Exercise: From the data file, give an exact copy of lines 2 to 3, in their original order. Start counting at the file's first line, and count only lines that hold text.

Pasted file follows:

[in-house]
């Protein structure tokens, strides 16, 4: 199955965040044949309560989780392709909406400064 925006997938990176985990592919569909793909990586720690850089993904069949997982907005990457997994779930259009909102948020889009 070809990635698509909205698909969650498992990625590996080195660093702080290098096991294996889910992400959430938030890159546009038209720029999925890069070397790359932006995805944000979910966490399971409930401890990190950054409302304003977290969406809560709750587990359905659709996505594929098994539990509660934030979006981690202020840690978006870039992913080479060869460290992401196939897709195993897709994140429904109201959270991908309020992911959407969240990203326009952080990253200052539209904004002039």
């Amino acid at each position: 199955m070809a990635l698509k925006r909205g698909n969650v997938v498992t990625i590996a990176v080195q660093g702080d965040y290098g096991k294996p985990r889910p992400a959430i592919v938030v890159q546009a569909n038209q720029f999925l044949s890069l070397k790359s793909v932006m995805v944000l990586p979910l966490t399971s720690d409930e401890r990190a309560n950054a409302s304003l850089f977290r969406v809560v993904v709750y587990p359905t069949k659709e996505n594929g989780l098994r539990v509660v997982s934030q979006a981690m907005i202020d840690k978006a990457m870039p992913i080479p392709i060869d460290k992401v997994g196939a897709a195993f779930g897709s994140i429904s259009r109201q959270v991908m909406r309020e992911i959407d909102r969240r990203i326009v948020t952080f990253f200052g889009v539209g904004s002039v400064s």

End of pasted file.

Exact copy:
């Protein structure tokens, strides 16, 4: 199955965040044949309560989780392709909406400064 925006997938990176985990592919569909793909990586720690850089993904069949997982907005990457997994779930259009909102948020889009 070809990635698509909205698909969650498992990625590996080195660093702080290098096991294996889910992400959430938030890159546009038209720029999925890069070397790359932006995805944000979910966490399971409930401890990190950054409302304003977290969406809560709750587990359905659709996505594929098994539990509660934030979006981690202020840690978006870039992913080479060869460290992401196939897709195993897709994140429904109201959270991908309020992911959407969240990203326009952080990253200052539209904004002039």
């Amino acid at each position: 199955m070809a990635l698509k925006r909205g698909n969650v997938v498992t990625i590996a990176v080195q660093g702080d965040y290098g096991k294996p985990r889910p992400a959430i592919v938030v890159q546009a569909n038209q720029f999925l044949s890069l070397k790359s793909v932006m995805v944000l990586p979910l966490t399971s720690d409930e401890r990190a309560n950054a409302s304003l850089f977290r969406v809560v993904v709750y587990p359905t069949k659709e996505n594929g989780l098994r539990v509660v997982s934030q979006a981690m907005i202020d840690k978006a990457m870039p992913i080479p392709i060869d460290k992401v997994g196939a897709a195993f779930g897709s994140i429904s259009r109201q959270v991908m909406r309020e992911i959407d909102r969240r990203i326009v948020t952080f990253f200052g889009v539209g904004s002039v400064s």